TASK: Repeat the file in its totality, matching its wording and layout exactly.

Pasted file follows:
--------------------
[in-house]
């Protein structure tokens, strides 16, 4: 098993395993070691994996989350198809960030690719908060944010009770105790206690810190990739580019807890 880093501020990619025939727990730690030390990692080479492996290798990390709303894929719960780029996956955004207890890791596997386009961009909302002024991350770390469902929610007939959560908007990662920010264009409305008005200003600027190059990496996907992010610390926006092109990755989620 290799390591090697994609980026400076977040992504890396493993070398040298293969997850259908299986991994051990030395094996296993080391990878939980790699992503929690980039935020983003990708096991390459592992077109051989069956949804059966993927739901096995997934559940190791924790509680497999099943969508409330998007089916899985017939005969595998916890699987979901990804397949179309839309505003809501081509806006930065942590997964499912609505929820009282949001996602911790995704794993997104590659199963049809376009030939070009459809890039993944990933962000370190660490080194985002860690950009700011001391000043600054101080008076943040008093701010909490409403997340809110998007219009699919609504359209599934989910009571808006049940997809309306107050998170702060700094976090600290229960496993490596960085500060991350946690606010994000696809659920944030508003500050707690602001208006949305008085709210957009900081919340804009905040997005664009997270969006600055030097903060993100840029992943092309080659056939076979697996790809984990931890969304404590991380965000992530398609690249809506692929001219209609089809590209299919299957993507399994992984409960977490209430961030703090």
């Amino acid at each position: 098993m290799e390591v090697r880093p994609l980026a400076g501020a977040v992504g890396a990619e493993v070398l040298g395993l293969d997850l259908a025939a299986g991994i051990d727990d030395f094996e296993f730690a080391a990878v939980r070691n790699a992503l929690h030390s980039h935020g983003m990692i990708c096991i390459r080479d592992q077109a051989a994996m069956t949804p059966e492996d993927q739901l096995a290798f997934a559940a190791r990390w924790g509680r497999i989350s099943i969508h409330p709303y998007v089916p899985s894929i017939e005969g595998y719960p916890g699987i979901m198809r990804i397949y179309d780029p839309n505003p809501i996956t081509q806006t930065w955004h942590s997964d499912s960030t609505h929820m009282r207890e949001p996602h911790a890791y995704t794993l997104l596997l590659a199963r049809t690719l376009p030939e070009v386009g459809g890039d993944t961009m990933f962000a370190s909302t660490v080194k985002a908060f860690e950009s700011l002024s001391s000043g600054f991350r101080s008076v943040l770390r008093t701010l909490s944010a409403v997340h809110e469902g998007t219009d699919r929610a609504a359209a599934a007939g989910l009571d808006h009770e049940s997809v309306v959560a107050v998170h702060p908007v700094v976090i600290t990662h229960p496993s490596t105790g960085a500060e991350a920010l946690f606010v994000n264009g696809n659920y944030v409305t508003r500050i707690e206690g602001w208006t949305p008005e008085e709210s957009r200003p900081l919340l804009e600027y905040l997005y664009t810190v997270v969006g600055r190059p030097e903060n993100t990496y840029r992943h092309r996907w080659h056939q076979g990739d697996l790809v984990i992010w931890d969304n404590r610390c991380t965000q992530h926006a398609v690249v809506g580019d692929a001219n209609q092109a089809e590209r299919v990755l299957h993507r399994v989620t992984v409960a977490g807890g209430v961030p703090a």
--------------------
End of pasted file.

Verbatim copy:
[in-house]
């Protein structure tokens, strides 16, 4: 098993395993070691994996989350198809960030690719908060944010009770105790206690810190990739580019807890 880093501020990619025939727990730690030390990692080479492996290798990390709303894929719960780029996956955004207890890791596997386009961009909302002024991350770390469902929610007939959560908007990662920010264009409305008005200003600027190059990496996907992010610390926006092109990755989620 290799390591090697994609980026400076977040992504890396493993070398040298293969997850259908299986991994051990030395094996296993080391990878939980790699992503929690980039935020983003990708096991390459592992077109051989069956949804059966993927739901096995997934559940190791924790509680497999099943969508409330998007089916899985017939005969595998916890699987979901990804397949179309839309505003809501081509806006930065942590997964499912609505929820009282949001996602911790995704794993997104590659199963049809376009030939070009459809890039993944990933962000370190660490080194985002860690950009700011001391000043600054101080008076943040008093701010909490409403997340809110998007219009699919609504359209599934989910009571808006049940997809309306107050998170702060700094976090600290229960496993490596960085500060991350946690606010994000696809659920944030508003500050707690602001208006949305008085709210957009900081919340804009905040997005664009997270969006600055030097903060993100840029992943092309080659056939076979697996790809984990931890969304404590991380965000992530398609690249809506692929001219209609089809590209299919299957993507399994992984409960977490209430961030703090």
């Amino acid at each position: 098993m290799e390591v090697r880093p994609l980026a400076g501020a977040v992504g890396a990619e493993v070398l040298g395993l293969d997850l259908a025939a299986g991994i051990d727990d030395f094996e296993f730690a080391a990878v939980r070691n790699a992503l929690h030390s980039h935020g983003m990692i990708c096991i390459r080479d592992q077109a051989a994996m069956t949804p059966e492996d993927q739901l096995a290798f997934a559940a190791r990390w924790g509680r497999i989350s099943i969508h409330p709303y998007v089916p899985s894929i017939e005969g595998y719960p916890g699987i979901m198809r990804i397949y179309d780029p839309n505003p809501i996956t081509q806006t930065w955004h942590s997964d499912s960030t609505h929820m009282r207890e949001p996602h911790a890791y995704t794993l997104l596997l590659a199963r049809t690719l376009p030939e070009v386009g459809g890039d993944t961009m990933f962000a370190s909302t660490v080194k985002a908060f860690e950009s700011l002024s001391s000043g600054f991350r101080s008076v943040l770390r008093t701010l909490s944010a409403v997340h809110e469902g998007t219009d699919r929610a609504a359209a599934a007939g989910l009571d808006h009770e049940s997809v309306v959560a107050v998170h702060p908007v700094v976090i600290t990662h229960p496993s490596t105790g960085a500060e991350a920010l946690f606010v994000n264009g696809n659920y944030v409305t508003r500050i707690e206690g602001w208006t949305p008005e008085e709210s957009r200003p900081l919340l804009e600027y905040l997005y664009t810190v997270v969006g600055r190059p030097e903060n993100t990496y840029r992943h092309r996907w080659h056939q076979g990739d697996l790809v984990i992010w931890d969304n404590r610390c991380t965000q992530h926006a398609v690249v809506g580019d692929a001219n209609q092109a089809e590209r299919v990755l299957h993507r399994v989620t992984v409960a977490g807890g209430v961030p703090a």